While single-tree selection, uneven-aged management is being used increasingly on southern national forests as an alternative to clearcutting and planting of pine, its effects on wildlife are largely unknown. We compared breeding season bird abundance, species richness, diversity, and composition among uneven-aged stands and six seral stages of even-aged stands in upland pine (predominantly loblolly pine, Pinus taeda Linnaeus) forests of eastern Texas. Even-aged stands 18–80 years old generally had the lowest abundance, richness, and diversity of birds; uneven-aged stands and even-aged stands 1–9 years old generally had comparable values for all three of these measures. Numbers of migrants were highest in seedling, sapling, and pre-commercially thinned even-aged stands. Although many migrants were encountered in uneven-aged stands, their frequencies of occurrence there (even in the most recently harvested stands) were generally less than in early sere even-aged stands. While overall bird abundance, species richness, and diversity under single-tree selection may be comparable or higher than that found throughout most of a typical national forest even-aged rotation, our data suggest that single-tree selection management will not provide suitable habitat for many migrant species that require early succession conditions.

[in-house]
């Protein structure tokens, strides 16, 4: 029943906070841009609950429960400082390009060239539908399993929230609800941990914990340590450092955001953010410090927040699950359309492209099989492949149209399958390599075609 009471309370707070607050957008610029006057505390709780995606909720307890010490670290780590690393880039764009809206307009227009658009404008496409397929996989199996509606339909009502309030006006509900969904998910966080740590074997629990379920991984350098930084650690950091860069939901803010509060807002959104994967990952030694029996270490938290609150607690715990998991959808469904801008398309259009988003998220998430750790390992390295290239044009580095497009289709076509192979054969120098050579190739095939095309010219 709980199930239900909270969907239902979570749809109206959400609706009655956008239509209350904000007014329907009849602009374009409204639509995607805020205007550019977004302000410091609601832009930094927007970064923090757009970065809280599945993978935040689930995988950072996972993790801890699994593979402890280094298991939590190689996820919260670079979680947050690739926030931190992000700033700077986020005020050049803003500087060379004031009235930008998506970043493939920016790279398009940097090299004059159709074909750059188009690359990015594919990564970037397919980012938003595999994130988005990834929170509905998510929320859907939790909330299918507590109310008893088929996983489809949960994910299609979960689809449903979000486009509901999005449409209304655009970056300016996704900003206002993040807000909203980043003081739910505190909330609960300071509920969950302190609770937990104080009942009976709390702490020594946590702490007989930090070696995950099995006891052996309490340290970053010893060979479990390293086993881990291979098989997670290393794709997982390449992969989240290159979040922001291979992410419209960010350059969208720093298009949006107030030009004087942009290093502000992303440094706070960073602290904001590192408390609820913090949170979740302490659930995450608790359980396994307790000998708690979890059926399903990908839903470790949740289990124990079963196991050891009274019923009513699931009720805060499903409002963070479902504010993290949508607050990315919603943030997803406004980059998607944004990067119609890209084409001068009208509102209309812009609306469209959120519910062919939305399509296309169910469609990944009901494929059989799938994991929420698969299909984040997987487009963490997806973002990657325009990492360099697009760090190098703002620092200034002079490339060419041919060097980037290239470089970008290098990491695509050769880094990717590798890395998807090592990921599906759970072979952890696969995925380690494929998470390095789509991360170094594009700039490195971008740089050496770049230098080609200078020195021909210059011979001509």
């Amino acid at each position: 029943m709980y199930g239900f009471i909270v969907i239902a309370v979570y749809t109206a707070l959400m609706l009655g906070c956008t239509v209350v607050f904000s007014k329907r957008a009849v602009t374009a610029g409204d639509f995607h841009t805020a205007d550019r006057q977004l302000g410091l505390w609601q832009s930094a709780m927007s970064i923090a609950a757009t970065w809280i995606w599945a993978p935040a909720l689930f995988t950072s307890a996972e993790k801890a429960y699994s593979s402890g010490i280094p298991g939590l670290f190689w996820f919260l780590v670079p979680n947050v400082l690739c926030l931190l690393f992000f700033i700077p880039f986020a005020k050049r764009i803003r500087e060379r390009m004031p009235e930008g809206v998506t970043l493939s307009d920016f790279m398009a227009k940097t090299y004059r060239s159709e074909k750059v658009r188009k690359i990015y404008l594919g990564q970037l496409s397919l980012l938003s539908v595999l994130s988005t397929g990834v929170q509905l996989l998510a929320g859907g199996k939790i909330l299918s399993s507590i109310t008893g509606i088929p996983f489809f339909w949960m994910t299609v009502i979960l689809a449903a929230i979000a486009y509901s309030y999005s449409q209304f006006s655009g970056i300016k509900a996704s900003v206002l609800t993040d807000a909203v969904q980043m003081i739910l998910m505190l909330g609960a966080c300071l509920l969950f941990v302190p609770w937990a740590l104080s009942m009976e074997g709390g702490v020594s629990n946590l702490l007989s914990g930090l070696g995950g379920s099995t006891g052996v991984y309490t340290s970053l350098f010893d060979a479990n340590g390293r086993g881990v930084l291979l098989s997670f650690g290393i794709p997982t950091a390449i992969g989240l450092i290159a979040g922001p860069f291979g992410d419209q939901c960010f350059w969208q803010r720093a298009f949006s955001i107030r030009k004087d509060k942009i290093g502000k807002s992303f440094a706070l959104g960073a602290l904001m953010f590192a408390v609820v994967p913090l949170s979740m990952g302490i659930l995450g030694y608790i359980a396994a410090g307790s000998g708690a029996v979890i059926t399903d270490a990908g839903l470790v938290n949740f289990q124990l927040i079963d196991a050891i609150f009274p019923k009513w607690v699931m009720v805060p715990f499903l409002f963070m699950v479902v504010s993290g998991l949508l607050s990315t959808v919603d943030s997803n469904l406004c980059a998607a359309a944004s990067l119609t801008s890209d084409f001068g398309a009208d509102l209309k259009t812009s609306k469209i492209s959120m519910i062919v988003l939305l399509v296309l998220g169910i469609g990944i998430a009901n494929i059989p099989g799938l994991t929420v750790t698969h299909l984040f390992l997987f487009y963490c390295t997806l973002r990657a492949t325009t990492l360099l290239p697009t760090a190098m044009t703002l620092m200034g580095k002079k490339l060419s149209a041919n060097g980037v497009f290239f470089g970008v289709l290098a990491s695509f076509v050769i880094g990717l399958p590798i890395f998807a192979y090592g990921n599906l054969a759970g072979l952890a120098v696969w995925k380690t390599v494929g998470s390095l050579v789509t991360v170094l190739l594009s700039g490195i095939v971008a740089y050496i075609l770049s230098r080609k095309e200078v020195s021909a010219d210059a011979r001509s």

We investigated the use of pine plantations by Worm-eating Warblers within the coastal plain of North Carolina during the breeding seasons of 1997 and 1998. A total of 60 plantations, representing 10 age categories within the growing cycle, were surveyed for warblers using fixed-radius point counts. Worm-eating Warblers appear to colonize plantations around the time of canopy closure. Singing males were detected within 95.2% of plantations that were 10 years old or older. Mean density within these plantations for both years combined was 0.56 birds/10 ha. With the exception of understory density, habitats used by Worm-eating Warblers within the study site appear to be distinctly different from those reported from other populations throughout the species range. The history of landuse within the region suggests that the use of pine plantations by Worm-eating Warblers is a recent event. Habitat attributes that result from open-canopy pine management appear to mimic those of the historic tall pocosin habitat within the region where this species still breeds in high densities.